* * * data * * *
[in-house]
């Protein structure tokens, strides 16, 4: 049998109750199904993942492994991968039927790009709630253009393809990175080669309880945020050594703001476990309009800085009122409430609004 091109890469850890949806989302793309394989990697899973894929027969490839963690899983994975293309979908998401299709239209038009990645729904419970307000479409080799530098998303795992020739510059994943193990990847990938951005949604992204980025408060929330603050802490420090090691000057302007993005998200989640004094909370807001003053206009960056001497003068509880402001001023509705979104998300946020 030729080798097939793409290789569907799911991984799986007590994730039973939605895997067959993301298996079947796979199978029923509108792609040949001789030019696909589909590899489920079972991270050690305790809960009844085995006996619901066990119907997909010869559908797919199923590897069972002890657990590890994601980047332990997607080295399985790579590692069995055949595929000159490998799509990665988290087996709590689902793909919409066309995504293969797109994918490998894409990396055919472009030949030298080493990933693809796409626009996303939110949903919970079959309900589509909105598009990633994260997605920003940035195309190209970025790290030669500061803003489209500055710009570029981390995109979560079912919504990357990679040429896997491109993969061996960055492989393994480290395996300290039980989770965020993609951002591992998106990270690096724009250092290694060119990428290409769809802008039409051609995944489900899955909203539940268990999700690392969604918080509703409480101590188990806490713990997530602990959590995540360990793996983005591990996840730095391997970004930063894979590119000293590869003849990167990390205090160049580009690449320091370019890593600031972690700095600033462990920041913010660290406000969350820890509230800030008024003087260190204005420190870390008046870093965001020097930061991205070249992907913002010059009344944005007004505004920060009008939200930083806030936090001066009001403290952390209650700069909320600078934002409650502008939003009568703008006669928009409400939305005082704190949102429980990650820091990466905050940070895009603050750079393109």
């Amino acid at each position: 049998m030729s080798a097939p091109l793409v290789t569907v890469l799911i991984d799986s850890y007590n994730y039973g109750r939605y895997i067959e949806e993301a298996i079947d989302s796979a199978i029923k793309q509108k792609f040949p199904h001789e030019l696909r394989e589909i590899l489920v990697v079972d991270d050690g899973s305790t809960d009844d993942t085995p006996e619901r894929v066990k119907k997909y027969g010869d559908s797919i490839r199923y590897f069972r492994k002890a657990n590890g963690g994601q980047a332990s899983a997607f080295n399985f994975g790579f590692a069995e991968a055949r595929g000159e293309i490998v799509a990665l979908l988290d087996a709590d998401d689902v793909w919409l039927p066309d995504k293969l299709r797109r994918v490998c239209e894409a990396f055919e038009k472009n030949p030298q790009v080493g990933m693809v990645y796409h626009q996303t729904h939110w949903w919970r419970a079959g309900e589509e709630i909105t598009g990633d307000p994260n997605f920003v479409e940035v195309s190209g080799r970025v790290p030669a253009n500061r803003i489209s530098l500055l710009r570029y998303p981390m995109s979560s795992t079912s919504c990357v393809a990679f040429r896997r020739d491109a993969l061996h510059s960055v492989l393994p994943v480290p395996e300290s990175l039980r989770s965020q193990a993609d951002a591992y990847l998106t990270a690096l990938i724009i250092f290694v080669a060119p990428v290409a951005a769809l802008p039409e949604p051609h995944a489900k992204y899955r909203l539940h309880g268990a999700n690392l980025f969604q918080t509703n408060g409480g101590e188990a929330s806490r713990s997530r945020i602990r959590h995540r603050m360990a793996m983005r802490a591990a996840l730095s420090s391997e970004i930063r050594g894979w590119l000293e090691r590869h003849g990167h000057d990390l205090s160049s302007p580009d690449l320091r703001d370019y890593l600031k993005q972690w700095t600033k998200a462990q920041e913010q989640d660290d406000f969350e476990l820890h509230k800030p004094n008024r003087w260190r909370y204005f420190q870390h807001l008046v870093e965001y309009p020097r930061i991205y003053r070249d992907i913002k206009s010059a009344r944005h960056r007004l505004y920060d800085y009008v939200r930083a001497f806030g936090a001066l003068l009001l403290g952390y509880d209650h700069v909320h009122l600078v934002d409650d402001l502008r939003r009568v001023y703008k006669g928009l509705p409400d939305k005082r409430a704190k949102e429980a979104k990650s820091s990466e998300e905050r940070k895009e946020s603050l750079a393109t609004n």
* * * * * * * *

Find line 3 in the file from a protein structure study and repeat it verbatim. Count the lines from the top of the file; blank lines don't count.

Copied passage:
């Amino acid at each position: 049998m030729s080798a097939p091109l793409v290789t569907v890469l799911i991984d799986s850890y007590n994730y039973g109750r939605y895997i067959e949806e993301a298996i079947d989302s796979a199978i029923k793309q509108k792609f040949p199904h001789e030019l696909r394989e589909i590899l489920v990697v079972d991270d050690g899973s305790t809960d009844d993942t085995p006996e619901r894929v066990k119907k997909y027969g010869d559908s797919i490839r199923y590897f069972r492994k002890a657990n590890g963690g994601q980047a332990s899983a997607f080295n399985f994975g790579f590692a069995e991968a055949r595929g000159e293309i490998v799509a990665l979908l988290d087996a709590d998401d689902v793909w919409l039927p066309d995504k293969l299709r797109r994918v490998c239209e894409a990396f055919e038009k472009n030949p030298q790009v080493g990933m693809v990645y796409h626009q996303t729904h939110w949903w919970r419970a079959g309900e589509e709630i909105t598009g990633d307000p994260n997605f920003v479409e940035v195309s190209g080799r970025v790290p030669a253009n500061r803003i489209s530098l500055l710009r570029y998303p981390m995109s979560s795992t079912s919504c990357v393809a990679f040429r896997r020739d491109a993969l061996h510059s960055v492989l393994p994943v480290p395996e300290s990175l039980r989770s965020q193990a993609d951002a591992y990847l998106t990270a690096l990938i724009i250092f290694v080669a060119p990428v290409a951005a769809l802008p039409e949604p051609h995944a489900k992204y899955r909203l539940h309880g268990a999700n690392l980025f969604q918080t509703n408060g409480g101590e188990a929330s806490r713990s997530r945020i602990r959590h995540r603050m360990a793996m983005r802490a591990a996840l730095s420090s391997e970004i930063r050594g894979w590119l000293e090691r590869h003849g990167h000057d990390l205090s160049s302007p580009d690449l320091r703001d370019y890593l600031k993005q972690w700095t600033k998200a462990q920041e913010q989640d660290d406000f969350e476990l820890h509230k800030p004094n008024r003087w260190r909370y204005f420190q870390h807001l008046v870093e965001y309009p020097r930061i991205y003053r070249d992907i913002k206009s010059a009344r944005h960056r007004l505004y920060d800085y009008v939200r930083a001497f806030g936090a001066l003068l009001l403290g952390y509880d209650h700069v909320h009122l600078v934002d409650d402001l502008r939003r009568v001023y703008k006669g928009l509705p409400d939305k005082r409430a704190k949102e429980a979104k990650s820091s990466e998300e905050r940070k895009e946020s603050l750079a393109t609004n």